‘Bacca B’ : John Beveridge and his Two Careers
by Dr Jean Barclay
John Beveridge (1796-1864) was a remarkable man who made a success of two totally different careers. He was born in Inverkeithing on March 1st 1796, the second of the 10 children of James Beveridge and his wife Catherine Walls (1). In about 1803 the family moved to Dunfermline, where James set himself up in the High Street as a grocer and wine merchant. Of James and Catherine`s children, three sons died young, but two sons, John and Finlay, and their five daughters lived to adulthood (2). John Beveridge, their second son, was apprenticed to a tobacconist and while still young started his own business on the corner of the High Street and Bruce Street. In 1819, John married Agnes Brown of Glasgow and between 1820 and 1833 the couple had a family of four boys and two girls (3). By `attention to his business and scrupulous attention to the quality of his stock` as well as careful investments, John Beveridge became a wealthy man and, as `Bacca B`, a well-known figure in Dunfermline (4).
Tobacco was a growing and prosperous trade in Scotland, the finished product being chewed, snuffed or smoked in pipes (5). Raw tobacco would arrive at the Glasgow docks mainly from Virginia and was transported to licensed manufacturers all over the country. It arrived in huge bales or hogsheads and would be sorted, cut, treated, wrapped and sold on the premises
With his business well-established, John Beveridge, an enthusiastic, sociable man, and a keen orator, threw himself into local affairs. He became a member of the Town Council in 1831 and was Town Treasurer for many years. A liberal of the radical type he took the part of working people in times of stress. He supported the repeal of the Corn Laws and took a prominent role in local elections and in the Voluntary agitation of the 1830s and 1840s about whether support of the poor should be voluntary or official. He was active in the quarrel at Queen Anne Street Church about the introduction of an unpopular minister and, when the congregation split in two, he and his family were among those who left and founded St. Margaret (Presbyterian) Church, East Port Street (later the site of the Dunfermline Building Society).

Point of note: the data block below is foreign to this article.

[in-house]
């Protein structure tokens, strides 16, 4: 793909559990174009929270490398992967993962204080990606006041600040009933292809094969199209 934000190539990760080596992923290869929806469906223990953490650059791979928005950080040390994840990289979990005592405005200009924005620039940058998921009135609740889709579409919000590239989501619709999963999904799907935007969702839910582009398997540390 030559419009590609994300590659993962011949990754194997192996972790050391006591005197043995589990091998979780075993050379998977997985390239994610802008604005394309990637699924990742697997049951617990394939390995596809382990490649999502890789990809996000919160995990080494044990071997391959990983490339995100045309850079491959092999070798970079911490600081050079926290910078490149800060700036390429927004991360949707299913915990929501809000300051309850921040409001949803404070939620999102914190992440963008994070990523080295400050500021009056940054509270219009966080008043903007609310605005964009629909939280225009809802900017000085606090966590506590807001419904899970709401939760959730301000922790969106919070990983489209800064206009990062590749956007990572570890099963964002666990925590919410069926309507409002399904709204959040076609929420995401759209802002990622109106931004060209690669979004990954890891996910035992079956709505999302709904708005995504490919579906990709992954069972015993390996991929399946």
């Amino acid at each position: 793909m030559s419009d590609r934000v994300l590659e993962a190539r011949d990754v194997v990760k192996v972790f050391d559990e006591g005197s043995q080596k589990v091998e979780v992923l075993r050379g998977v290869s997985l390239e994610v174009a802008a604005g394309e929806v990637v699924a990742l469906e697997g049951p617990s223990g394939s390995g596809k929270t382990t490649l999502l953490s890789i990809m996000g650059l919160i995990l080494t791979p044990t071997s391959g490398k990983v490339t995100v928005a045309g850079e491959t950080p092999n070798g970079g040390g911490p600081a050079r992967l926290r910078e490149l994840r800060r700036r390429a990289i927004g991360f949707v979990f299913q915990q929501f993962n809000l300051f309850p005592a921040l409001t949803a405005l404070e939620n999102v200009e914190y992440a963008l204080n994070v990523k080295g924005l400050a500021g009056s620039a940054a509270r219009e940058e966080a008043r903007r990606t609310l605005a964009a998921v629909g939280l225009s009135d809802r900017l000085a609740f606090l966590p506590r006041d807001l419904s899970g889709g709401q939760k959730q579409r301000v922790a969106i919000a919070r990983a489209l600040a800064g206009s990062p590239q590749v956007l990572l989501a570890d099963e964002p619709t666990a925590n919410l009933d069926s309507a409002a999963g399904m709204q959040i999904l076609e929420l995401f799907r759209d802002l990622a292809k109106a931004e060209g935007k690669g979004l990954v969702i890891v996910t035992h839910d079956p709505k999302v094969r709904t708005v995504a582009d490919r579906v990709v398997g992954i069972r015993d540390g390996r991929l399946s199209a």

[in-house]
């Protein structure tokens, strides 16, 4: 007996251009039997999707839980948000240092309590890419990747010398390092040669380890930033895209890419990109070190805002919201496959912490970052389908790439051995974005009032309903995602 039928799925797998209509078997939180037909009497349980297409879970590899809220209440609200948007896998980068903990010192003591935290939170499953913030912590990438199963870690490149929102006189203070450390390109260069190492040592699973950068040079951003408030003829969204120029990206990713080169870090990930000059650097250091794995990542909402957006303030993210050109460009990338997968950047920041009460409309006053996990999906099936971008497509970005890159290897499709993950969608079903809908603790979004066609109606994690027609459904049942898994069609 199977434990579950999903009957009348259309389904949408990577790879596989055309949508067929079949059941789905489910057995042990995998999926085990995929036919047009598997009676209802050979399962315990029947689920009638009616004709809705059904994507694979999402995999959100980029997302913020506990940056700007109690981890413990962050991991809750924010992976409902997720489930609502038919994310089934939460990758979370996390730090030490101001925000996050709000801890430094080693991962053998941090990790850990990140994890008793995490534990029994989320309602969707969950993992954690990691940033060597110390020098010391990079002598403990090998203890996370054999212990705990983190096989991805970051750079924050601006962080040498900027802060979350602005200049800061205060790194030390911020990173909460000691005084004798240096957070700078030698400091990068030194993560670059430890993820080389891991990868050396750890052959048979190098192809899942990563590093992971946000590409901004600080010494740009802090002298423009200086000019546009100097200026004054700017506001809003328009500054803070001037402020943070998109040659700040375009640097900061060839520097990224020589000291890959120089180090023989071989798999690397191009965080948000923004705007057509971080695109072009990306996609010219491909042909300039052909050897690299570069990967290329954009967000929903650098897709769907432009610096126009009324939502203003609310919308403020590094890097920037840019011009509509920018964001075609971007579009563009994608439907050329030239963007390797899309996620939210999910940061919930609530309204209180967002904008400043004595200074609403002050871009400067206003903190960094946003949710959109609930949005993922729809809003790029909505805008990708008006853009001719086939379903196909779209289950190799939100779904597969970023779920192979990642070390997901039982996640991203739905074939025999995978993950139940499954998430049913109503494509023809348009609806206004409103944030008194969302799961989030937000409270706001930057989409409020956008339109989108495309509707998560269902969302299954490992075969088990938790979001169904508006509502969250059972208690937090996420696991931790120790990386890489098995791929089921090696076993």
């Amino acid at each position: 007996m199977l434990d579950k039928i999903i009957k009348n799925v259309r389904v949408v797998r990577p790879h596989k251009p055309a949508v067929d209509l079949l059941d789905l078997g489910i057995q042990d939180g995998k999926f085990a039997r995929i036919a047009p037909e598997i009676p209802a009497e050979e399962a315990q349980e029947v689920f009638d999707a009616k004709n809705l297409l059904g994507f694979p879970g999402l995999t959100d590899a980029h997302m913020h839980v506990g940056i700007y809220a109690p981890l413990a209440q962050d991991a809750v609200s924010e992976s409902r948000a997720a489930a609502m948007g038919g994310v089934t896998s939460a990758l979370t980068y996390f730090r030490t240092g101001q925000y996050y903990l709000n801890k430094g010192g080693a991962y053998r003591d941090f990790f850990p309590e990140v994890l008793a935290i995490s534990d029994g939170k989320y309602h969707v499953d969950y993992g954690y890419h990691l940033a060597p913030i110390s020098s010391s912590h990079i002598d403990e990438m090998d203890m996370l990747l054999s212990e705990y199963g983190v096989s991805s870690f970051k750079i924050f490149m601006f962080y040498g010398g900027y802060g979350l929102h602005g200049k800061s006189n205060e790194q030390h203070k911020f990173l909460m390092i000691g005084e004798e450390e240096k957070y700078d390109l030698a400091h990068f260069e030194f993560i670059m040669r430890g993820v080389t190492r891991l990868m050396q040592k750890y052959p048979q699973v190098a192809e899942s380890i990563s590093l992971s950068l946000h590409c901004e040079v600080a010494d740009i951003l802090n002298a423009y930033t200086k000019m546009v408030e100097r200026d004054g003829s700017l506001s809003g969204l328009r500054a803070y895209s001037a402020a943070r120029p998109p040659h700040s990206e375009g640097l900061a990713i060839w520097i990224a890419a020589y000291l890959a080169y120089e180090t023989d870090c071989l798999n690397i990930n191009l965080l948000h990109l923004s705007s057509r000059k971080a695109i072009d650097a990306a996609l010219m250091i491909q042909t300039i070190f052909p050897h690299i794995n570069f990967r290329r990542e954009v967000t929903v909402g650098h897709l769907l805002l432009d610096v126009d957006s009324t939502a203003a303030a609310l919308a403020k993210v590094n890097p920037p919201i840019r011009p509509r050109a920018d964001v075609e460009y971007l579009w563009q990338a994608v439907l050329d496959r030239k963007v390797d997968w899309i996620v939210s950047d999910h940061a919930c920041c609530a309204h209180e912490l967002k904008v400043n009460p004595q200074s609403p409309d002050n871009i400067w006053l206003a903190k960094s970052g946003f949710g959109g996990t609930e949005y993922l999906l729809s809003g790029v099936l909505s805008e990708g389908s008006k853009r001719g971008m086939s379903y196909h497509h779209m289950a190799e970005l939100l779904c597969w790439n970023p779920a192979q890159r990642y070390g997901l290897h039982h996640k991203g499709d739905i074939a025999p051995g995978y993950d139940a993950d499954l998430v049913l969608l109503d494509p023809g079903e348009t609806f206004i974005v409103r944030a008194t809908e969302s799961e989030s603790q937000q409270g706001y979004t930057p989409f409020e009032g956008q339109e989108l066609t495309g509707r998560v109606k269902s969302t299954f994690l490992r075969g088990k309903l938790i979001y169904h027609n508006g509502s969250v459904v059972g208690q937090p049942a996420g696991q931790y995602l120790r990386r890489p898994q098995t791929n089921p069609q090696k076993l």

Early in life, Beveridge developed an interest in things of a medical nature. He took up the new `science` of phrenology or judging a person`s character by the bumps on the skull, and was president of the local Phrenological Society, which was founded in 1826 by a group of weavers (6). More importantly, he found that, like the old bone-setters, he had a natural skill in the manipulation of displaced joints and the cure of other conditions by `medical rubbing`. He began to accept patients and passed on simple procedures to his son, John, who by the age of 12 had become a dab hand at correcting sprains and would later become a medical rubber like his father (7).
In the spring of 1850, John Beveridge senior, now in his early fifties, made a major change in his life. He handed over his tobacco business to his eldest son, James, and moved to Edinburgh to set up as a `synovial manipulator`. He soon made his name as a `rubbing Doctor` by curing Onesiphorus Tyndall Bruce, laird of Falkland, of a growth which two or three Edinburgh professors had pronounced incurable (8). This encouraged other wealthy patients to consult him and he did so well that he soon built up his practice and took on assistants. One of these was briefly his son John, who in 1859 wrote a pamphlet about his father`s theories and methods (see note 7).
John senior believed that many ailments were due to old untreated sprains which had caused disturbance of the body fluids – serous, cartilaginous and synovial – causing them to solidify into clumps. He dissipated these clumps by manipulating them with just his thumbs and fingers, not the whole hand as others did. His son wrote that his father took great pleasure in his work and `soon rendered it an art`, adding that `I could get dozens to tell they have come to my father unable to put their foot to the ground and after an hour`s treatment walk home quite well`. Beveridge cured headaches by removing the deposits from muscles overlying the veins which return blood from the head and cured a wealthy young man of epilepsy by `rubbing away a crop of deposits` after eminent physicians in London and Edinburgh had failed him. Many physicians and surgeons disparaged unqualified manipulators like Beveridge but the more broad-mined recognised their skill (9)